What are the aims of this leaflet?
This leaflet has been written to help you understand more about pityriasis versicolor. It tells you what it is, what causes it, what can be done about it, and where you can find out more about it.
What is pityriasis versicolor?
Pityriasis means a type of fine skin scaling, and versicolor means changing colour. It is a common and harmless rash due to the overgrowth of yeasts that live on everyone’s skin. These yeasts, called Malassezia, are not related to yeast in food or to those that cause thrush. It is also sometimes called tinea versicolor.
What causes it?
Large numbers of tiny harmless organisms, known as ‘the resident flora’, are present on the surface of everyone’s skin. They live there, doing no harm. Some of them are yeasts. At times, these yeasts can increase in number and cause the rash known as pityriasis versicolor. This happens most often in warm moist climates. Most people with this condition are perfectly well and healthy.
Once the rash appears its main feature is the way it varies in colour – hence the name versicolor. It looks pale brown or pinkon an untanned white skin; however sunlight causes the yeasts to make chemicals that upset the pigment cells (melanocytes) in the skin. As a result the rash fails to tan and so stays paler than the surrounding skin. For this reason the rash is often noticed for the first time after a sunny holiday.
The condition is most common in people in their early 20s. You cannot catch it because we all have the same yeasts on our skin, even if we do not have the rash of pityriasis versicolor. We do not know why some people tend to get it and others do not.
Is it hereditary?
What are its symptoms?
The rash can be mildly itchy but usually causes no trouble apart from its appearance. It often goes unnoticed if only a few patches are present.
What does it look like?
The rash is usually on the trunk. Flat, slightly scaly areas of altered colour show up against a background of normal skin. The colour of the patches ranges from being darker than the surrounding skin (reddish-fawn or brown) in areas that have never seen the sun, to areas that have become pale or white after being in the sun. The darker the skin, the easier it is to see these pale areas.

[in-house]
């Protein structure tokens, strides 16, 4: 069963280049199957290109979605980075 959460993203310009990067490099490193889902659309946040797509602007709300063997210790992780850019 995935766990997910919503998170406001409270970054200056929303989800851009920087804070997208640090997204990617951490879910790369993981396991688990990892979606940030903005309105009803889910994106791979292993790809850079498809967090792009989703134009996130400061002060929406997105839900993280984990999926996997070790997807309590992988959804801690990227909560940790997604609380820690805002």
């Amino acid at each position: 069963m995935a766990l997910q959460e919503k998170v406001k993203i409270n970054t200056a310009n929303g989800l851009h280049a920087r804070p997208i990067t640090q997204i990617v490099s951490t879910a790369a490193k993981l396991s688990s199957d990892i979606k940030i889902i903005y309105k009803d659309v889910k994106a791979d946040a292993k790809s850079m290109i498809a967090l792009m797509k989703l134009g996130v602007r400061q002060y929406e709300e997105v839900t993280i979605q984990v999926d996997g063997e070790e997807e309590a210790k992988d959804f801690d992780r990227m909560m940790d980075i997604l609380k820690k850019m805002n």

How will it be diagnosed?
Usually the diagnosis is easy for your doctor to make just by looking at the rash. A dermatologist may shine a special ultra-violet light lamp known as Wood’s lamp on the skin to check for the typical yellow fluorescence of pityriasis versicolor. If there is any doubt, skin scrapings can be looked at under the microscope to see if yeasts are present. Sometimes a skin test (biopsy) is necessary.
Can it be cured?
Yes, the rash clears with treatment though the pale areas will take a few months to get back to their normal colour. Pityriasis versicolor does not leave scars. Often the rash does come back, mainly in the summer, as the yeasts that cause it live on normal skin and never go away completely.
How can it be treated?
Treatments applied to the skin:
Most patients are treated only with applications to the skin. Treatments that reduce the amount of the yeasts include ketoconazole and selenium sulphide shampoos. These are often used as a body wash. How you use them will depend on which type your doctor recommends.
Medicines taken by mouth:
These include itraconazole and fluconazole. They work well but are usually kept in reserve for widespread rashes, or those that have not got better with treatment put on the skin.
The rash of pityriasis versicolor often comes back. Using a medicated shampoo as a bodywash to the trunk from time to time, over several months, cuts down this risk. If the area affected is small, ketoconazole or clotrimazole cream can be applied twice daily. Remember that the pale areas left after treatment may take several months to get back to their normal colour. This cannot be speeded up.
What can I do?
If you tend to suffer from pityriasis versicolor, and are going on holiday to the sun, you might want to try using an anti-yeast shampoo as a body wash on your skin for a few weeks before you go. Changing your diet will not help.
Where can I get more information about it?
Web links to detailed leaflets: